by Laurel Bongiorno
cognitive skills – like math and problem solving in a pretend grocery store
physical abilities – like balancing blocks and running on the playground
new vocabulary – like the words they need to play with toy dinosaurs
social skills – like playing together in a pretend car wash
literacy skills – like creating a menu for a pretend restaurant
Play helps children grow strong and healthy. It also counteracts obesity issues facing many children today.
3. Play reduces stress.
Play helps your children grow emotionally. It is joyful and provides an outlet for anxiety and stress.
4. Play is more than meets the eye.
Play is simple and complex. There are many types of play: symbolic, sociodramatic, functional, and games with rules-–to name just a few. Researchers study play’s many aspects: how children learn through play, how outdoor play impacts children’s health, the effects of screen time on play, to the need for recess in the school day.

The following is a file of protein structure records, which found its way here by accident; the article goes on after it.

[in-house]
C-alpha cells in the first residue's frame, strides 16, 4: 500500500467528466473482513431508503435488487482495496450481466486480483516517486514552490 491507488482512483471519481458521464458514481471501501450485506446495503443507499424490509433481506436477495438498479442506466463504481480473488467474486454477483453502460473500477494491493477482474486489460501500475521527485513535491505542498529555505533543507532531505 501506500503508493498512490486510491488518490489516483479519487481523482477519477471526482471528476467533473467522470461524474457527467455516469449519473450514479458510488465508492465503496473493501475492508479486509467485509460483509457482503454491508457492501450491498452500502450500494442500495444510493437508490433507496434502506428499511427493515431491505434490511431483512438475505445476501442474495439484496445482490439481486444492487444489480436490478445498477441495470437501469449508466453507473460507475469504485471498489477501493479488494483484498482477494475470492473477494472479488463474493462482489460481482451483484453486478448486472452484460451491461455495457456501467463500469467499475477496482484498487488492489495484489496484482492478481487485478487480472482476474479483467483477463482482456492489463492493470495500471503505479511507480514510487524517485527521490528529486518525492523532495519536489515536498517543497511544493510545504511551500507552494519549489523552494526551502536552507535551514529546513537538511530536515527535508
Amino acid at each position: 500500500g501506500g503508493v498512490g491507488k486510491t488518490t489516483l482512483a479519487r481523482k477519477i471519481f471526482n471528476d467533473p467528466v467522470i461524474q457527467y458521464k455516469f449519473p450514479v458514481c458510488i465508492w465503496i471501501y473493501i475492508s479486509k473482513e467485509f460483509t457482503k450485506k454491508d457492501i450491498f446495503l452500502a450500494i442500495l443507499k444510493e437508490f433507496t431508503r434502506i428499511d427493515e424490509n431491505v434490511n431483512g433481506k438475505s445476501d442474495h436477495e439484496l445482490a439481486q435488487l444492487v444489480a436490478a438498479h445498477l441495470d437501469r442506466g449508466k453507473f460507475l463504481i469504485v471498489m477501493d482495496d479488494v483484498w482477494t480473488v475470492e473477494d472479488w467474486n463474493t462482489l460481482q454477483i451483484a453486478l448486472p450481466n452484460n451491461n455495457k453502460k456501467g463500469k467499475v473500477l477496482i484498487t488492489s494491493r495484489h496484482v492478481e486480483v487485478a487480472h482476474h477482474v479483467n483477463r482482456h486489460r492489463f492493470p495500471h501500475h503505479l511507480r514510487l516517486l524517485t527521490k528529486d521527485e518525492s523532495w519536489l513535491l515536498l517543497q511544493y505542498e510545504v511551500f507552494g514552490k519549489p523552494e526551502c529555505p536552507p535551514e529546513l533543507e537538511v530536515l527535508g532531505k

5. Make time for play.
As parents, you are the biggest supporters of your children’s learning. You can make sure they have as much time to play as possible during the day to promote cognitive, language, physical, social, and emotional development.
6. Play and learning go hand-in-hand.
They are not separate activities. They are intertwined. Think about them as a science lecture with a lab. Play is the child’s lab.
7. Play outside.
There’s a lot written on children and play. Here are some NAEYC articles and books about play. David Elkind’s The Power of Play (Da Capo, 2007 reprint) is also a great resource.
9. Trust your own playful instincts.
Remember as a child how play just came naturally? Give your children time for play and see all that they are capable of when given the opportunity.
10. Play is a child’s context for learning.
Laurel Bongiorno, PhD, is the director of Champlain College’s graduate program in early childhood education, with specializations in teaching and administration, in Burlington, Vermont. She has taught preschool, directed early childhood programs, and studied parents’ perceptions of preschoolers’ learning through play.
© National Association for the Education of Young Children — Promoting excellence in early childhood education